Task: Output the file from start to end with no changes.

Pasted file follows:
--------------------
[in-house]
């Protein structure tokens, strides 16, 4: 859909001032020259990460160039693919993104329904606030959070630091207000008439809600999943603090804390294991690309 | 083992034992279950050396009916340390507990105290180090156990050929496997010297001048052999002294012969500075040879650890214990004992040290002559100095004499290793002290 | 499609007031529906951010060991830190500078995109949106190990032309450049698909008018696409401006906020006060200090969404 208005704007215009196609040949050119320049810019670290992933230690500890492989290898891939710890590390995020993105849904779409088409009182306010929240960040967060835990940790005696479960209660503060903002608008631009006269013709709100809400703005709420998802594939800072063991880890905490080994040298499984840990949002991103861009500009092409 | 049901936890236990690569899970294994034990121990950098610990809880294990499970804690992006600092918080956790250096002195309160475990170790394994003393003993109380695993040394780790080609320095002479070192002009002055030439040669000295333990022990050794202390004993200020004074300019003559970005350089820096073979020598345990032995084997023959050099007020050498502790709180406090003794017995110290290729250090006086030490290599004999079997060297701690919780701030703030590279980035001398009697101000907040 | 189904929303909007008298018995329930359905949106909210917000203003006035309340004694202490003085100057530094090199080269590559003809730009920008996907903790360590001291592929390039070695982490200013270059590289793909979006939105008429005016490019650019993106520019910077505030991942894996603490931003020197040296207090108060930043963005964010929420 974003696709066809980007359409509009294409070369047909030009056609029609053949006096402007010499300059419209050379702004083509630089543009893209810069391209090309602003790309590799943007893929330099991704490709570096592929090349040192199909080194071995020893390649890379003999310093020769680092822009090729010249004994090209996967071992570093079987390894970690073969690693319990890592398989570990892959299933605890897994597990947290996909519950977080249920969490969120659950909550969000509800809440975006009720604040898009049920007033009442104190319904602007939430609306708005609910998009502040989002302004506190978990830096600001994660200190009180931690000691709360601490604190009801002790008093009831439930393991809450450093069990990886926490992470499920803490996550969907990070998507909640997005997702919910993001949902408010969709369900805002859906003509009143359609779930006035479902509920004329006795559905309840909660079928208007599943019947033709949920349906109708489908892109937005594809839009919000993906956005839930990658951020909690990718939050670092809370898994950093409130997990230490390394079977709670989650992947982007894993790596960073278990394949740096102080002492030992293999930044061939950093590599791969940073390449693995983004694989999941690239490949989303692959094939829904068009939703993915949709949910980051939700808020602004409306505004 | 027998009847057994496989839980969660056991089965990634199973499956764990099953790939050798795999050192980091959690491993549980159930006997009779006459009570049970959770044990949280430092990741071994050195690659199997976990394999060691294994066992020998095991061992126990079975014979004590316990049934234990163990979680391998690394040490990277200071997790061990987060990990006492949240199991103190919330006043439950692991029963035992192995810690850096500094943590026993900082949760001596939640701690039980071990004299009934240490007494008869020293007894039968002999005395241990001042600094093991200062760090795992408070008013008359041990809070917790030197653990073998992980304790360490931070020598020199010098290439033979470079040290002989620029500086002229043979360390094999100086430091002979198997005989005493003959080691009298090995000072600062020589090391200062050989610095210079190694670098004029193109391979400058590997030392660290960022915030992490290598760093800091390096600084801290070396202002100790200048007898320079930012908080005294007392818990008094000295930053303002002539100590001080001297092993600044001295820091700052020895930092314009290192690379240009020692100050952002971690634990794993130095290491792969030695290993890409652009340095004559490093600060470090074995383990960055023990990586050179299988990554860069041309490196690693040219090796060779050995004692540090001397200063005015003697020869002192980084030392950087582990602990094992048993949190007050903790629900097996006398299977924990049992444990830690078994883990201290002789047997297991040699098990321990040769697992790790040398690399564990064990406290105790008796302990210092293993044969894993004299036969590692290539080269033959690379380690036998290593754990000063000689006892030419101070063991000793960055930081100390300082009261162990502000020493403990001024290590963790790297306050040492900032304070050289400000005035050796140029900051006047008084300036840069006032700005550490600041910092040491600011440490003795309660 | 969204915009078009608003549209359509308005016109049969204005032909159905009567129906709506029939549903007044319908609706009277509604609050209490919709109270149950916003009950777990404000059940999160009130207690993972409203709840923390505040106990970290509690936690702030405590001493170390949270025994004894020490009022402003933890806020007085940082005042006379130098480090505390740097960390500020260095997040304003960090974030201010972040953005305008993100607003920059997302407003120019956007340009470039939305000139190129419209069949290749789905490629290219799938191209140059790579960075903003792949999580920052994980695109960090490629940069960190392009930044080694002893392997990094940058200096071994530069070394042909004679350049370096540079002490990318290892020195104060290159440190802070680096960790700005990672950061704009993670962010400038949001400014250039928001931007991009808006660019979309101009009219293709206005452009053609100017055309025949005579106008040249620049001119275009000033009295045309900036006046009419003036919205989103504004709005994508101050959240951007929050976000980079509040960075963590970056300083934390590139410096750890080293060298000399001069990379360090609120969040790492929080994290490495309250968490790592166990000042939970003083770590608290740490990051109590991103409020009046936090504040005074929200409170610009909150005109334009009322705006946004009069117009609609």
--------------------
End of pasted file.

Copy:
[in-house]
């Protein structure tokens, strides 16, 4: 859909001032020259990460160039693919993104329904606030959070630091207000008439809600999943603090804390294991690309 | 083992034992279950050396009916340390507990105290180090156990050929496997010297001048052999002294012969500075040879650890214990004992040290002559100095004499290793002290 | 499609007031529906951010060991830190500078995109949106190990032309450049698909008018696409401006906020006060200090969404 208005704007215009196609040949050119320049810019670290992933230690500890492989290898891939710890590390995020993105849904779409088409009182306010929240960040967060835990940790005696479960209660503060903002608008631009006269013709709100809400703005709420998802594939800072063991880890905490080994040298499984840990949002991103861009500009092409 | 049901936890236990690569899970294994034990121990950098610990809880294990499970804690992006600092918080956790250096002195309160475990170790394994003393003993109380695993040394780790080609320095002479070192002009002055030439040669000295333990022990050794202390004993200020004074300019003559970005350089820096073979020598345990032995084997023959050099007020050498502790709180406090003794017995110290290729250090006086030490290599004999079997060297701690919780701030703030590279980035001398009697101000907040 | 189904929303909007008298018995329930359905949106909210917000203003006035309340004694202490003085100057530094090199080269590559003809730009920008996907903790360590001291592929390039070695982490200013270059590289793909979006939105008429005016490019650019993106520019910077505030991942894996603490931003020197040296207090108060930043963005964010929420 974003696709066809980007359409509009294409070369047909030009056609029609053949006096402007010499300059419209050379702004083509630089543009893209810069391209090309602003790309590799943007893929330099991704490709570096592929090349040192199909080194071995020893390649890379003999310093020769680092822009090729010249004994090209996967071992570093079987390894970690073969690693319990890592398989570990892959299933605890897994597990947290996909519950977080249920969490969120659950909550969000509800809440975006009720604040898009049920007033009442104190319904602007939430609306708005609910998009502040989002302004506190978990830096600001994660200190009180931690000691709360601490604190009801002790008093009831439930393991809450450093069990990886926490992470499920803490996550969907990070998507909640997005997702919910993001949902408010969709369900805002859906003509009143359609779930006035479902509920004329006795559905309840909660079928208007599943019947033709949920349906109708489908892109937005594809839009919000993906956005839930990658951020909690990718939050670092809370898994950093409130997990230490390394079977709670989650992947982007894993790596960073278990394949740096102080002492030992293999930044061939950093590599791969940073390449693995983004694989999941690239490949989303692959094939829904068009939703993915949709949910980051939700808020602004409306505004 | 027998009847057994496989839980969660056991089965990634199973499956764990099953790939050798795999050192980091959690491993549980159930006997009779006459009570049970959770044990949280430092990741071994050195690659199997976990394999060691294994066992020998095991061992126990079975014979004590316990049934234990163990979680391998690394040490990277200071997790061990987060990990006492949240199991103190919330006043439950692991029963035992192995810690850096500094943590026993900082949760001596939640701690039980071990004299009934240490007494008869020293007894039968002999005395241990001042600094093991200062760090795992408070008013008359041990809070917790030197653990073998992980304790360490931070020598020199010098290439033979470079040290002989620029500086002229043979360390094999100086430091002979198997005989005493003959080691009298090995000072600062020589090391200062050989610095210079190694670098004029193109391979400058590997030392660290960022915030992490290598760093800091390096600084801290070396202002100790200048007898320079930012908080005294007392818990008094000295930053303002002539100590001080001297092993600044001295820091700052020895930092314009290192690379240009020692100050952002971690634990794993130095290491792969030695290993890409652009340095004559490093600060470090074995383990960055023990990586050179299988990554860069041309490196690693040219090796060779050995004692540090001397200063005015003697020869002192980084030392950087582990602990094992048993949190007050903790629900097996006398299977924990049992444990830690078994883990201290002789047997297991040699098990321990040769697992790790040398690399564990064990406290105790008796302990210092293993044969894993004299036969590692290539080269033959690379380690036998290593754990000063000689006892030419101070063991000793960055930081100390300082009261162990502000020493403990001024290590963790790297306050040492900032304070050289400000005035050796140029900051006047008084300036840069006032700005550490600041910092040491600011440490003795309660 | 969204915009078009608003549209359509308005016109049969204005032909159905009567129906709506029939549903007044319908609706009277509604609050209490919709109270149950916003009950777990404000059940999160009130207690993972409203709840923390505040106990970290509690936690702030405590001493170390949270025994004894020490009022402003933890806020007085940082005042006379130098480090505390740097960390500020260095997040304003960090974030201010972040953005305008993100607003920059997302407003120019956007340009470039939305000139190129419209069949290749789905490629290219799938191209140059790579960075903003792949999580920052994980695109960090490629940069960190392009930044080694002893392997990094940058200096071994530069070394042909004679350049370096540079002490990318290892020195104060290159440190802070680096960790700005990672950061704009993670962010400038949001400014250039928001931007991009808006660019979309101009009219293709206005452009053609100017055309025949005579106008040249620049001119275009000033009295045309900036006046009419003036919205989103504004709005994508101050959240951007929050976000980079509040960075963590970056300083934390590139410096750890080293060298000399001069990379360090609120969040790492929080994290490495309250968490790592166990000042939970003083770590608290740490990051109590991103409020009046936090504040005074929200409170610009909150005109334009009322705006946004009069117009609609």